Features Australia

Australian arts

4 July 2020

9:00 AM

4 July 2020

9:00 AM

For artists, writers and creative people in general the isolationist directives make very little difference. As usual, we go about our solitary work with the added incentive of not going out or seeing anybody. For me it is just a matter of pulling on my trousers, walking as usual to the studio to confront the difficulties and obstructions inherent in making a painting. The demands of creative work are impervious to viral infection and by not going out I’ve saved a lot of my personalised apology cards for another day or rather, night!

In my studio I have a large library of art books. I can spend hours just musing over the painters represented; William Nicholson, Poussin, Sickert, Sargent, Soutine, Whistler, Goya, Lovis Corinth, Adolf Menzel and Chardin are some of the more favoured tomes. They are so familiar that just reading the spine gives me the picture. I have found that the book reproductions are more like looking at a painting than images on electronic media; an iPad for example, where the primary colours tend to be oversaturated. This gives the image a sort of Walt Disney quality. It is a bit like comparing a stained glass window to an oil painting. The mediums are not compatible. Not that Walt Disney is not a great artist. He is. In the distant future he and  Norman Rockwell may well be regarded as American masters along with Andrew Wyeth and Robert Rauschenberg, William de Kooning, Edward Hopper and all those other great American painters. I say this because people like and understand the empathy in Disney’s and Rockwell’s work and both have huge technical ability and understanding of American life.


However, the way America is going it is likely that Andy Warhol’s work will be sneered at as an advertisement for the hated capitalist beast and artists like Sol Lewitt, Jackson Pollock and Rothko, to name a few, may be of little interest or value as their work will be regarded as corrupt baubles of the despised rich. We are already seeing a fading of interest and understanding of abstract painting because fundamental art education is lacking. If the destructive revolution currently going on in the USA results in a victory, Antifa and a hard left Democratic party, may well cause a seismic shift in American culture.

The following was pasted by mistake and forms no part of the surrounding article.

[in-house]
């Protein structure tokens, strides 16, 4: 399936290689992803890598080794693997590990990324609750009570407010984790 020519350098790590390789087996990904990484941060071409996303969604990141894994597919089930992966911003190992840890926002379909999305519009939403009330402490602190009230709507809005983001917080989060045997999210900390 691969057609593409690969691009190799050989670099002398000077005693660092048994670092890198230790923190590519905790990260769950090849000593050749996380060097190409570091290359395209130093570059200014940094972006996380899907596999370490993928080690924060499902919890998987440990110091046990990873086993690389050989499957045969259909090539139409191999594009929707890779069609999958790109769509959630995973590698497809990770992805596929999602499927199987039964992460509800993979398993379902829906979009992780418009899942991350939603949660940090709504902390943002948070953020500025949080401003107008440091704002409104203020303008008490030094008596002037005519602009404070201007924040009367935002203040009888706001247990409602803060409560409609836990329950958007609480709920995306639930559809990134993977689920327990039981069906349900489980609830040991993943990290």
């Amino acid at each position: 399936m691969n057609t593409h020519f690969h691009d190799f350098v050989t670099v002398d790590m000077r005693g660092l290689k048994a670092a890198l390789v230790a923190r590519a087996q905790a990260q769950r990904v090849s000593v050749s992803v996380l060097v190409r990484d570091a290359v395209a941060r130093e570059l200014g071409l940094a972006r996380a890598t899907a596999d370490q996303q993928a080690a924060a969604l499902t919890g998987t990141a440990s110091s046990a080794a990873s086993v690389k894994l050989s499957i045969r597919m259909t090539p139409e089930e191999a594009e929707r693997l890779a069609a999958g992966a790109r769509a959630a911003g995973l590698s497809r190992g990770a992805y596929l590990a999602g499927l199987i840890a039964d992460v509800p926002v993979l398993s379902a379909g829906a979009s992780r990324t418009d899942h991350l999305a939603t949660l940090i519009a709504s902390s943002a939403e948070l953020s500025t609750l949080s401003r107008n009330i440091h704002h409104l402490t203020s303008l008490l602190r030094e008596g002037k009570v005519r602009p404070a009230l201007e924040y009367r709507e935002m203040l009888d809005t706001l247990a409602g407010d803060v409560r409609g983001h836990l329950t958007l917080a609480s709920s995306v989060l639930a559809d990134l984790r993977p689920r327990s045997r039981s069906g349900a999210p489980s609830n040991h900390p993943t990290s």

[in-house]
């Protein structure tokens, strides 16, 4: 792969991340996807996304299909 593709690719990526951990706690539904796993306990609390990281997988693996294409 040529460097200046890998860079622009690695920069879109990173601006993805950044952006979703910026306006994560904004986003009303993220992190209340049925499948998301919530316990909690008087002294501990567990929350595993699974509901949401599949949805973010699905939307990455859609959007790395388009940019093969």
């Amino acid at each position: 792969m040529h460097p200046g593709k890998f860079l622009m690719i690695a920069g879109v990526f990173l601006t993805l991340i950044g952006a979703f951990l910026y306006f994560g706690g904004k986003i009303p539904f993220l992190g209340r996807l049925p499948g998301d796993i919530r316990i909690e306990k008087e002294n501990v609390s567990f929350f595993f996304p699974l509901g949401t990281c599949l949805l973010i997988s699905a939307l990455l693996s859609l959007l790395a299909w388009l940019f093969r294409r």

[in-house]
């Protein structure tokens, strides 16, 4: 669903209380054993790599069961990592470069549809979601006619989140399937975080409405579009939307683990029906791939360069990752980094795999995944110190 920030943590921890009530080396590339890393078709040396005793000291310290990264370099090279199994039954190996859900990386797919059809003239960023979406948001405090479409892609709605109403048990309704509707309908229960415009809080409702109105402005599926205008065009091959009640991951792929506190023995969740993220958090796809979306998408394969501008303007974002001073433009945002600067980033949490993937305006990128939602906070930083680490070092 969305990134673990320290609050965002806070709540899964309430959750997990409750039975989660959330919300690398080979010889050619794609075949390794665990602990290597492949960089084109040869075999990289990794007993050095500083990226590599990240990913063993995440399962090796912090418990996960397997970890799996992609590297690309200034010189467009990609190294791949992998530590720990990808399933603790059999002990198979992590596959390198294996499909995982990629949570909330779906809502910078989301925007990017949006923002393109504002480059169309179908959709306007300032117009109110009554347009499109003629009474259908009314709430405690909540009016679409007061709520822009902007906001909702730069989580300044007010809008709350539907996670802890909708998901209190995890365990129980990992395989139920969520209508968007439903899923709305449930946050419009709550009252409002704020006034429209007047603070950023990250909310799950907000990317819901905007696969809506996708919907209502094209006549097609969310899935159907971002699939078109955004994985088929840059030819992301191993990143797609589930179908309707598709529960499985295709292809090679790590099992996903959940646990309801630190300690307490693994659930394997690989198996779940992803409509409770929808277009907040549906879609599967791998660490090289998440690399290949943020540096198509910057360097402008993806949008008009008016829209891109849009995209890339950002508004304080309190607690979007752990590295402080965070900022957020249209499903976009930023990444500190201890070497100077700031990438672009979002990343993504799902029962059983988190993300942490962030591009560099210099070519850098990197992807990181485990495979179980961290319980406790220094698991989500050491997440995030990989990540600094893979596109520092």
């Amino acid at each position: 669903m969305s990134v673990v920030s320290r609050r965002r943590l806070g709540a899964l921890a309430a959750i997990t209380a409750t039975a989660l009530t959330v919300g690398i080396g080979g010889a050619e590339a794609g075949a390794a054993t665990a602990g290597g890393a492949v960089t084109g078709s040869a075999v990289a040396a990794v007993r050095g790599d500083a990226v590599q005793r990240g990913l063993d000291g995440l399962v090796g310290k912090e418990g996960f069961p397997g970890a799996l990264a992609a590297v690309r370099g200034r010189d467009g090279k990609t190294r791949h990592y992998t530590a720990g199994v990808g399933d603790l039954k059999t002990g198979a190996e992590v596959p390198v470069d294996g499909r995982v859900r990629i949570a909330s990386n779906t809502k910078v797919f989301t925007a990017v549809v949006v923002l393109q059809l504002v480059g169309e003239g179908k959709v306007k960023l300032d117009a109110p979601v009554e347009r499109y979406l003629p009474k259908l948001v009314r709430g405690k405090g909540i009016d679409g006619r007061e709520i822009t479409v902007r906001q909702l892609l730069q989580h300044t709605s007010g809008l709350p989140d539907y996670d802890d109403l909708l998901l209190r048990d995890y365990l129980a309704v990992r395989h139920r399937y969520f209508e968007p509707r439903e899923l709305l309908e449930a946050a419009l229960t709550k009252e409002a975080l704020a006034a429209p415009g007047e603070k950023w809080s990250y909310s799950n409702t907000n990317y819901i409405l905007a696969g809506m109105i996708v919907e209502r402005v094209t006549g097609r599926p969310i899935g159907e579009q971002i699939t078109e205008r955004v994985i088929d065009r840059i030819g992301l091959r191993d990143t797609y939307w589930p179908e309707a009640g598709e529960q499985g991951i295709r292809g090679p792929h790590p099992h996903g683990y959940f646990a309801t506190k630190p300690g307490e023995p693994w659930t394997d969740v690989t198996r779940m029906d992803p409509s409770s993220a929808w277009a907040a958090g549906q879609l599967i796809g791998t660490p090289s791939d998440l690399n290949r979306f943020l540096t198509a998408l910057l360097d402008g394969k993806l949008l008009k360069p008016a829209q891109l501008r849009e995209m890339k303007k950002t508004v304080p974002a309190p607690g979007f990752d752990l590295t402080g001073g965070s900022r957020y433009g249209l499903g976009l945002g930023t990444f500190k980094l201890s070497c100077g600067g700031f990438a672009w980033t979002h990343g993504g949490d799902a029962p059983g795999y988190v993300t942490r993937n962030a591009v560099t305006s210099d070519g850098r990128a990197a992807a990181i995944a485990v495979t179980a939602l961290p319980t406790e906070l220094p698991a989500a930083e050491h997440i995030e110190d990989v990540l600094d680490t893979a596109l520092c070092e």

If you look at the art that was prescribed by the state after the Nazi and Bolshevik revolutions you notice that with the exception of the swastika and hammer and sickle symbols the works are interchangeable. Can we expect to see a new generation of images of large breasted women and muscular men thrusting ever forward with the tools to create the Utopian future? (Maybe that should read trans woman/gay man). We may not be far away from the point where the state dictates what you should paint, write or film and if you don’t you won’t get fed. This is already happening to a degree with state- funded arts grants. You may think this is a little extreme but it has happened in comparatively recent history which as we know tends to repeat itself.

I suppose that it is comforting to know police are now guarding our state borders. Nurses and health workers are now regarded as heroes and public service health officials are the new militant guards. They use neo-military terms to describe their ‘war’ on the virus. On Fox, a coronavirus channel presents an endless parade of officials all predicting mortal damnation if we don’t obey and worst of all we have to watch the antics of the obligatory signer for the deaf, obviously necessary but unfortunately they remind me of that monumental French bore, Marcel Marceau pretending to be a tree. Deaf people are very good at lip reading, but that is not much use as Australian officials tend to speak in a tight-lipped mumble.

Meanwhile, here in Bowral we have the occasional yellow-tailed black cockatoo and what a delight their gorgeously coloured antics are. Immediately any of the little seed-gangsters appear my wife rushes to them with their preferred tucker purring ‘my little darlings’. We have a long nosed foxie called Trigger whom she also fawns over. When he hasn’t tipped the garbage bin over or done something unspeakable on the Persian, she looks at him and softly says ‘oh look at him, look’ in the way women do to a baby. She also cooks his meals for him. If only I could grow feathers or at least some fur, just think how much my life might improve!

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